A revival meeting is a series of Christian religious services held to inspire active members of a church body to gain new converts and to call sinners to repent. Nineteenth-century Baptist preacher Charles Spurgeon said, "Many blessings may come to the unconverted in consequence of a revival among Christians, but the revival itself has to do only with those who already possess spiritual life." These meetings are usually conducted by churches or missionary organizations throughout the world. Notable historic revival meetings were conducted in the US by evangelist Billy Sunday and in Wales by evangelist Evan Roberts. Revival services occur in local churches, brush arbor revivals, tent revivals, and camp meetings.
A revival meeting usually consists of several consecutive nights of services conducted at the same time and location, most often the building belonging to the sponsoring congregation but sometimes a rented assembly hall, for more adequate space, to provide a setting that is more comfortable for non-Christians, or to reach a community where there are no churches. Tents were very frequently employed in this effort in the recent past, and occasionally still are, but less so due to the difficulties in heating and cooling them and otherwise making them comfortable, an increasing consideration with modern audiences.
Ben M. Bogard, from 1909 to 1914, conducted revivals full-time in seven southern states. In 1924, he founded the American Baptist Association, the Missionary Baptist denomination, still based in Texarkana, Texas. ABA churches have traditionally held revivals usually once or twice a year.
The length of such meetings varies. Until the last quarter-century they were frequently a week or more in duration, especially in the Southern United States. Currently they may be held for three or four days. Evangelist Billy Graham planned a week-long crusade in New York City, which ultimately extended from May 15 to September 1, 1957. More than two million people went to New York's Madison Square Garden to hear him preach.
Most groups holding revival meetings tend to be of a conservative or fundamentalist nature, although some are still held by Mainline groups, which formerly conducted them with a far greater frequency. Similar events may be referred to as "crusades", most especially those formerly held by Billy Graham and Oral Roberts.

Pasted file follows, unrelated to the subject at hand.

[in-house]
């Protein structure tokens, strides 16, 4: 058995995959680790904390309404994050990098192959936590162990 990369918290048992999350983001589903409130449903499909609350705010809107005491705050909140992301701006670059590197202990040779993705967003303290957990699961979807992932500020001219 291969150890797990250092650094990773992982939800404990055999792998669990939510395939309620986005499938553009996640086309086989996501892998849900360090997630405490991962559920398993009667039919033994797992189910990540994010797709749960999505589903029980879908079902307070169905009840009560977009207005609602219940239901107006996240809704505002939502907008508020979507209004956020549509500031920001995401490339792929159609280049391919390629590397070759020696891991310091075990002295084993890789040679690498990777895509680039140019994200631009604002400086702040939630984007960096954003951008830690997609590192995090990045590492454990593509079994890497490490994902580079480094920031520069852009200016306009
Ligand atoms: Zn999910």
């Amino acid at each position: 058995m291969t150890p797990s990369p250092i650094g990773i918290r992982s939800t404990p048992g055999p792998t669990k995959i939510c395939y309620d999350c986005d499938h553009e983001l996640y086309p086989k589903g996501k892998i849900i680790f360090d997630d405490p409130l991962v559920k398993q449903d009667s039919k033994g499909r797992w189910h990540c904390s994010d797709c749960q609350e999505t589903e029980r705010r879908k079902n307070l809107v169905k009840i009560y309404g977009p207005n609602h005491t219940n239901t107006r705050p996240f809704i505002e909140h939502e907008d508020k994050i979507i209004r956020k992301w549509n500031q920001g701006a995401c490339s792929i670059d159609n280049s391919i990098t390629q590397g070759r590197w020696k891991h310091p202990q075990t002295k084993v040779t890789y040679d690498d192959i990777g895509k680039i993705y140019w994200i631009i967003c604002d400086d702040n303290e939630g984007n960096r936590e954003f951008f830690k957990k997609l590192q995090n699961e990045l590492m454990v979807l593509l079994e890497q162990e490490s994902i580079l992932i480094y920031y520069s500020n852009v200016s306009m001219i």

Along with camp meetings, the holding of revival services is an integral part of the Methodist tradition, in which they serve to offer individuals the New Birth (first work of grace) and entire sanctification (second work of grace).
Conservative Mennonites continue to hold and promote protracted revival meetings of usually seven or eight days duration at least once per year in a given congregation. The visiting evangelist is chosen from among their own or related congregations.
Many revivals are conducted by nondenominational community churches, most of which are conservative in theology.
In popular cultureEdit
This movement has been portrayed by director Richard Brooks in his 1960 film Elmer Gantry with Burt Lancaster (who received the Academy Award for this film) and Jean Simmons, adapted from Sinclair Lewis' eponymous novel.
- "Billy Sunday Biographies - Christian Biography - Wholesome Words". www.wholesomewords.org.
- "Welsh Revival". www.welshrevival.com.
- Marberry, Mark (2 May 2019). "Brush arbor revivals are still around". Daily Journal Online.
- "Benjamin Marcus Bogard (1868–1951)". encyclopediaofarkansas.net. Retrieved August 2, 2013.
- Black, Daryl (2003). "'The Excitement of High and Holy Affections': Baptist Revival and Cultural Creation in the Upper-Piedmont Georgia Cotton Belt, 1800-1828". Georgia Historical Quarterly. 87 (3/4): 329–358. Retrieved 19 February 2018.
- Oconer, Luther Jeremiah (12 October 2017). Spirit-Filled Protestantism: Holiness-Pentecostal Revivals and the Making of Filipino Methodist Identity. Wipf and Stock Publishers. p. 4. ISBN 9781498203609.
- Ives, Charles E. (1973) Memos (ed. Kirkpatrick), Calder & Boyars, p. 92